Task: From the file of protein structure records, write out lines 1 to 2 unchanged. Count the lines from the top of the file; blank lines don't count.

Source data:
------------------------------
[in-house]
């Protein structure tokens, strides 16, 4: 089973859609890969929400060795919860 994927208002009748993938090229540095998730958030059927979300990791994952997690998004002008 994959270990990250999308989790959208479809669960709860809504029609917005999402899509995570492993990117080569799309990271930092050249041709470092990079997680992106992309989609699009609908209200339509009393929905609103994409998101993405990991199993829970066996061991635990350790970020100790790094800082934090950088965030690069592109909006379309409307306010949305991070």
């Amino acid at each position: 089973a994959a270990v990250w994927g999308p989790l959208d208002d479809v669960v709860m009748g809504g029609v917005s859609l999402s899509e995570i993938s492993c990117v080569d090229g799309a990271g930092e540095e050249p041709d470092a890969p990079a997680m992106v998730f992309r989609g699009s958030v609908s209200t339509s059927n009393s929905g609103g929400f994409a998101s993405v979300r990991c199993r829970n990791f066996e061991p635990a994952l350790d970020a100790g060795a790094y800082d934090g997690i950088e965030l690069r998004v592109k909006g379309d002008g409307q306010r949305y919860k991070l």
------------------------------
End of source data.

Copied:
[in-house]
């Protein structure tokens, strides 16, 4: 089973859609890969929400060795919860 994927208002009748993938090229540095998730958030059927979300990791994952997690998004002008 994959270990990250999308989790959208479809669960709860809504029609917005999402899509995570492993990117080569799309990271930092050249041709470092990079997680992106992309989609699009609908209200339509009393929905609103994409998101993405990991199993829970066996061991635990350790970020100790790094800082934090950088965030690069592109909006379309409307306010949305991070």